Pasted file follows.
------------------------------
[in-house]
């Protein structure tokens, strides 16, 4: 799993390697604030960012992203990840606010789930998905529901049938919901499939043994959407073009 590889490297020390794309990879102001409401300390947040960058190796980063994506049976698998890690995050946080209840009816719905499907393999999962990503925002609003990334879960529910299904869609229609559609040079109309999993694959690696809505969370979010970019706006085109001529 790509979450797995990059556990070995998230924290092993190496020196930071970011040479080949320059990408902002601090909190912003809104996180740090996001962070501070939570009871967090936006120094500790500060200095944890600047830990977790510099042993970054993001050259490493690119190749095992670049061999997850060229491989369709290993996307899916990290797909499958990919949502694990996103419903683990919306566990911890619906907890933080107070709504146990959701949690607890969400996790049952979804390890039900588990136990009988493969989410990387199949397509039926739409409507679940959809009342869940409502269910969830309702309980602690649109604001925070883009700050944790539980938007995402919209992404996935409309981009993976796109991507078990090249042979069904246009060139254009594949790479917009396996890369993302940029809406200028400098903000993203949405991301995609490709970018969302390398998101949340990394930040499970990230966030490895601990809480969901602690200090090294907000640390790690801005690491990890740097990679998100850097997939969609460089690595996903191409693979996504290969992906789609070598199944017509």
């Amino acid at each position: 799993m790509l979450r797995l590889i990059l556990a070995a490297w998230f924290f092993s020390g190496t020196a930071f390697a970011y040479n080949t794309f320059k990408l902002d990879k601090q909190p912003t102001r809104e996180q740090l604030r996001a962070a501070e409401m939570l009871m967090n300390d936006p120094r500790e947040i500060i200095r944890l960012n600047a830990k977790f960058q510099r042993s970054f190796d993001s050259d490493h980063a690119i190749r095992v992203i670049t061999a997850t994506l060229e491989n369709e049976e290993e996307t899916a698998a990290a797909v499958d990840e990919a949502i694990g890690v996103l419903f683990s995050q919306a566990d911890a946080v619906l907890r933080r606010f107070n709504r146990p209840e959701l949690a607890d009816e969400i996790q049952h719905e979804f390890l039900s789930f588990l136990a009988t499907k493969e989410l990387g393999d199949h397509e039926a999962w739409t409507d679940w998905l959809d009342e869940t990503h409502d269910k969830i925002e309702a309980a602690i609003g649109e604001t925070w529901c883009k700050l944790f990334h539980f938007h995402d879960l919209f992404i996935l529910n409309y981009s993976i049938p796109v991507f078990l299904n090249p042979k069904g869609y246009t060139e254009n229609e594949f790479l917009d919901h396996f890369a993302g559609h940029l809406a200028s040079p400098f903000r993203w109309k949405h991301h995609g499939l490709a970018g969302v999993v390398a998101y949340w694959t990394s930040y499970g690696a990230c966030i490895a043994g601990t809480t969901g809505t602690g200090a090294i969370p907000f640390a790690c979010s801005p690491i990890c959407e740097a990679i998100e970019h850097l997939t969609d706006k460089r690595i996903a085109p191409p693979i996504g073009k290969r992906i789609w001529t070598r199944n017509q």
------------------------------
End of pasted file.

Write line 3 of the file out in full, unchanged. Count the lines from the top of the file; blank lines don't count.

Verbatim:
């Amino acid at each position: 799993m790509l979450r797995l590889i990059l556990a070995a490297w998230f924290f092993s020390g190496t020196a930071f390697a970011y040479n080949t794309f320059k990408l902002d990879k601090q909190p912003t102001r809104e996180q740090l604030r996001a962070a501070e409401m939570l009871m967090n300390d936006p120094r500790e947040i500060i200095r944890l960012n600047a830990k977790f960058q510099r042993s970054f190796d993001s050259d490493h980063a690119i190749r095992v992203i670049t061999a997850t994506l060229e491989n369709e049976e290993e996307t899916a698998a990290a797909v499958d990840e990919a949502i694990g890690v996103l419903f683990s995050q919306a566990d911890a946080v619906l907890r933080r606010f107070n709504r146990p209840e959701l949690a607890d009816e969400i996790q049952h719905e979804f390890l039900s789930f588990l136990a009988t499907k493969e989410l990387g393999d199949h397509e039926a999962w739409t409507d679940w998905l959809d009342e869940t990503h409502d269910k969830i925002e309702a309980a602690i609003g649109e604001t925070w529901c883009k700050l944790f990334h539980f938007h995402d879960l919209f992404i996935l529910n409309y981009s993976i049938p796109v991507f078990l299904n090249p042979k069904g869609y246009t060139e254009n229609e594949f790479l917009d919901h396996f890369a993302g559609h940029l809406a200028s040079p400098f903000r993203w109309k949405h991301h995609g499939l490709a970018g969302v999993v390398a998101y949340w694959t990394s930040y499970g690696a990230c966030i490895a043994g601990t809480t969901g809505t602690g200090a090294i969370p907000f640390a790690c979010s801005p690491i990890c959407e740097a990679i998100e970019h850097l997939t969609d706006k460089r690595i996903a085109p191409p693979i996504g073009k290969r992906i789609w001529t070598r199944n017509q």